The National Prayer Breakfast took place on Thursday, February 2, 2017.
I did not know that President Eisenhower initiated this event in 1953. That said, prayer has long been a part of the American legislature.
Today, Washington DC has several prayer groups and Bible study sessions for a variety of men and women working in public service, from janitors to senators.
The video below is of the whole event which took place at the Hilton. Hundreds of people attended the breakfast, hosted by Congress and the Fellowship Foundation:
Ben Zobrist of the Chicago Cubs — 2016’s Most Valuable Player (the Cubs won the World Series after 108 years) — opened with a heartfelt, eloquent and moving prayer. Breakfast then commenced. (Photo credit: Wikipedia.)
President Trump did not eat. Instead, he engaged in lively conversation at table (26:00). He had a lot to say.
Although the breakfast had Muslim guests, the speakers were Christian, except for the rabbi who recited a beautiful prayer in Hebrew and English (42:23).
US Senate Chaplain and Rear Admiral Barry Black gave a dynamic 25-minute sermon (51:00). If you have the time, it is definitely worth listening to him. The man really knows his Scripture, and that, he said, came about thanks to his mother. She would pay him and his siblings five cents for every new Bible verse that they memorised. One day, young Barry began reciting several newly-memorised verses. His mother said he would only be receiving no more than a quarter — twenty-five cents. He said that he went on to read the Bible after that, to find out more about Jesus Christ and God the Father.
Mark Burnett, producer of The Apprentice, spoke next (1:20:00). He described how he and Trump met at Trump Tower when Burnett floated the idea of the successful 14-series television show with the billionaire. (Arnold Schwarzenegger now hosts it and ratings have tanked. See below.) Trump told Burnett to ring his agent to ask if the real estate mogul could be the star. The agent said no. Trump then got on the phone with the agent. According to him, the conversation ended with, ‘You’re fired!’ (Trump said that came later, once the agent asked for his commission.)
The News Junky has more on Burnett’s address regarding Trump. Of their friendship, Burnett said:
It’s been one of the greatest relationships of my life.
Yet, in October 2016, when he refused to release a supposedly incriminating tape from The Apprentice:
Burnett released a statement saying: “I am NOT ‘Pro-Trump.’ Further, my wife and I reject the hatred, division and misogyny that has been a very unfortunate part of his campaign.”
I did not know that Burnett was British. He was born in Dagenham, to the east of London, in 1960. Dagenham was the site of Britain’s Ford plant. Burnett’s parents worked there. His father was a Presbyterian and his mother a Catholic. Burnett and his wife Roma Downey are practising Christians.
Burnett served in the Paras and saw action during the Falklands War. He emigrated to the United States in 1982 and worked for the first few years as a nanny. His second employer offered him a job in his insurance company. Burnett took that and also went into business for himself at the weekend selling tee-shirts. Realising that he was making more money from the shirts, he resigned from his position in insurance.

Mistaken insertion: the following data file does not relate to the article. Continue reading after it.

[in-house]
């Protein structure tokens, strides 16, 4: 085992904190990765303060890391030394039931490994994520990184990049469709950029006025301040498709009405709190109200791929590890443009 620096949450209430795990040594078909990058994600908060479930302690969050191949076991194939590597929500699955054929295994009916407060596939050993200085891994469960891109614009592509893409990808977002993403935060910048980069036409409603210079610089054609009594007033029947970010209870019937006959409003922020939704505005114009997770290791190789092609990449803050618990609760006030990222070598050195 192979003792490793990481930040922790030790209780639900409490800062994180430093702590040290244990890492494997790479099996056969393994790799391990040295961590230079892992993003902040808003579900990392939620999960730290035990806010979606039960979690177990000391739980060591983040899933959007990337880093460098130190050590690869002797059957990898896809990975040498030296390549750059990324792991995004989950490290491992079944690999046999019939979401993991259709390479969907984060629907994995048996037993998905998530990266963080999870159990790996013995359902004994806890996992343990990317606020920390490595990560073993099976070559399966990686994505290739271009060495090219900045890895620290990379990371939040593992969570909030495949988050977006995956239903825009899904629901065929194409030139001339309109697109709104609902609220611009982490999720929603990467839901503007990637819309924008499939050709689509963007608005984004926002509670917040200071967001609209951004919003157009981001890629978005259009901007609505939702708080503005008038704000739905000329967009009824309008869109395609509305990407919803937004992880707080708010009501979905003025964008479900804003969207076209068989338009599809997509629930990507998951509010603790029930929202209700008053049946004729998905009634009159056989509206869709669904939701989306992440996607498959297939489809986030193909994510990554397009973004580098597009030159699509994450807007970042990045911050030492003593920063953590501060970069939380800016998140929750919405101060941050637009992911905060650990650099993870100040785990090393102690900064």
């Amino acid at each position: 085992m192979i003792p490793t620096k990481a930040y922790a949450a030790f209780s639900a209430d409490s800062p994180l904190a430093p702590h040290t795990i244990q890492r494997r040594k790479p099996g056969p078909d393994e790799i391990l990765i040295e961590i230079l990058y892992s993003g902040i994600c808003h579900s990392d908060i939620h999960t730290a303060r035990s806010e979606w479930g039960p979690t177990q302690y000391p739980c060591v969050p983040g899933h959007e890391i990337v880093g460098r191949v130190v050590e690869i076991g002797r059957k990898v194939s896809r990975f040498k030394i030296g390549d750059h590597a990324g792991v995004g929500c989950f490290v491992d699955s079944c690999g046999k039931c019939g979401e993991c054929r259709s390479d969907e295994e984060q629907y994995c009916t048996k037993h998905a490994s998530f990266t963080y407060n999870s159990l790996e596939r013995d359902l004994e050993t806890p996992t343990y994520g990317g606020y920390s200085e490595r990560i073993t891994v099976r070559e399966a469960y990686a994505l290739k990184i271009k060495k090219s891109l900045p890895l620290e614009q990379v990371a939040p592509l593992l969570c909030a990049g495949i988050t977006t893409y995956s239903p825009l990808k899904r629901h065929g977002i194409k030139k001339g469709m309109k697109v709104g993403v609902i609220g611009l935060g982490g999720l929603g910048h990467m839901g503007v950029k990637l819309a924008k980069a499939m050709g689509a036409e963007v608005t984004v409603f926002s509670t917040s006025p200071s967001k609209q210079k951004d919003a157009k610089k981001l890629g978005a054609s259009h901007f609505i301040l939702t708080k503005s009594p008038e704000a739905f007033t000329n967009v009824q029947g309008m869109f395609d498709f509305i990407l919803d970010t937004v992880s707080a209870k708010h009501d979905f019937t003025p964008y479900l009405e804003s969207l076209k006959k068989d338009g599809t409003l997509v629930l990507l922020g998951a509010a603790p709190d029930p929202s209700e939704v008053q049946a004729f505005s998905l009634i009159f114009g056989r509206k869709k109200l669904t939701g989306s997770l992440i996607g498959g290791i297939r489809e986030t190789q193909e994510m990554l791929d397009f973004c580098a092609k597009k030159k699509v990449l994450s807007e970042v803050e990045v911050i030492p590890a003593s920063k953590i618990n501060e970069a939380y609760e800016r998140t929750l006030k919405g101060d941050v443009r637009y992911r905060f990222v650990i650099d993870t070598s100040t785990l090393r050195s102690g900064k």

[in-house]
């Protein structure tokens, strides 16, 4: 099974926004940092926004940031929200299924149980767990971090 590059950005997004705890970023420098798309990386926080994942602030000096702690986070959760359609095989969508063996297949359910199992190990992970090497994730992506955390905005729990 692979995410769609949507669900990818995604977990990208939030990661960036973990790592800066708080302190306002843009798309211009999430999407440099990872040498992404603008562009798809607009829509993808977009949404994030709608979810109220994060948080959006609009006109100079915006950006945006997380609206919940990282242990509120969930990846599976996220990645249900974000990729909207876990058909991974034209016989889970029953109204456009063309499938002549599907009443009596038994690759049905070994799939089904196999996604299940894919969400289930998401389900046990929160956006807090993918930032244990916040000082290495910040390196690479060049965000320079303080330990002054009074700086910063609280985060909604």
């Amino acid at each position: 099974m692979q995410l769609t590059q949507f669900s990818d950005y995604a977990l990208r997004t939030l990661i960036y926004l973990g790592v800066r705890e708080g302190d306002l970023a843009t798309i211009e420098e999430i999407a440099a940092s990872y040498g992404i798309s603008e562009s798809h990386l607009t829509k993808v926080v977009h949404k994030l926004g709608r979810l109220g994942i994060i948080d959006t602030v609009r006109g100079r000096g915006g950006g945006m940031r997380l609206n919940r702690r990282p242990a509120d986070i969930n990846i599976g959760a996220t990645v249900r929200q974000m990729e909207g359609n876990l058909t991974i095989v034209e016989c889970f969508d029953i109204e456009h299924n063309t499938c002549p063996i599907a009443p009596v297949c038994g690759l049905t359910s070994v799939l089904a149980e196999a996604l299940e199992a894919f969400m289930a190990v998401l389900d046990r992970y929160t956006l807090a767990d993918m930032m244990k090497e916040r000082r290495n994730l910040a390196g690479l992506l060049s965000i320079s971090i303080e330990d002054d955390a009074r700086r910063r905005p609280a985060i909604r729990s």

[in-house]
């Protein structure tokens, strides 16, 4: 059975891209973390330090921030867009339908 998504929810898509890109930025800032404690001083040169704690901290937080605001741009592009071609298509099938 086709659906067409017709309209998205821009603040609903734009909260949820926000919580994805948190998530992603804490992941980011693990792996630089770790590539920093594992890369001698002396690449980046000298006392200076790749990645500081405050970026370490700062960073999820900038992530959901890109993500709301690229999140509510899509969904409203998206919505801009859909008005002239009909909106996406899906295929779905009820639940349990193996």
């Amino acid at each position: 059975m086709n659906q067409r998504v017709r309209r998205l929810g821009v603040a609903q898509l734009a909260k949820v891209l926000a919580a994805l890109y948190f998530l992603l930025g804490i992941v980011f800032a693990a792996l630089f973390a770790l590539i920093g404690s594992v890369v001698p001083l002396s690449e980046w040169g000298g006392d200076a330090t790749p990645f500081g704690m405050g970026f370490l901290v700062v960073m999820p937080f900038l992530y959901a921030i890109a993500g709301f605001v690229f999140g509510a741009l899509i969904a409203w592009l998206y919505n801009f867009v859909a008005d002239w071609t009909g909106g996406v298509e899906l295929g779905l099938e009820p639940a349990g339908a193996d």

In 1991, he and four others signed up for a French adventure competition, the Raid Gauloises. Afterwards, he decided to stage his own competitions, beginning with Eco-Challenge, which launched his career as a television producer. The final of the highly-rated Survivor was crucial to the rest of his career. It was filmed at the Wollman Ice Rink in Central Park which Trump had made viable again after years of neglect. Trump showed up to watch on the sidelines and introduced himself to Burnett, giving him his personal phone number. That’s how Burnett arranged his aforementioned meeting at Trump Tower. (You can read more about Burnett’s life at The Ringer: worthwhile and inspiring for young people pursuing a career.)
I digress — but only somewhat.
The president spoke last (1:30:00). He opened by saying that he hoped to address the crowd at seven more National Prayer Breakfasts. After complimenting various guests and speakers, he spoke about The New Celebrity Apprentice and its low ratings, half-jokingly asking the crowd to pray for Arnold Schwarzenegger. The media will go crazy over that, but that took less than a minute.
Trump thanked the thousands of Americans who have said to him, ‘I will pray for you’. He said those were the five most important words he has heard from the campaign to the present. He then spoke at length about the selfless service of the military, referring to the recent completed mission in Yemen in which one Navy SEAL, Ryan Owens, lost his life. (Trump and Ivanka went to pay their respects to his family.)
He spoke of God’s blessings on America and said that it is a ‘nation of believers’. He said that ‘spiritual success’ is far more important than ‘material success’; those with the latter are miserable because they lack the former.
He also spoke about the Bible lessons his mother gave him and his siblings when they were children. She used the Bible upon which he was sworn in on January 20.
He also spoke about the challenges he is facing but told the crowd not to ‘worry about it’. He also explained that while he supports immigration, the new arrivals should only be those people who love America.
He ended by stressing the importance of a sustaining ‘faith in God’, because:
With God we are never alone.
Trump’s faith is returning. He spoke well and had useful messages to give not only to those at the prayer breakfast — but all of us, even those who are not American.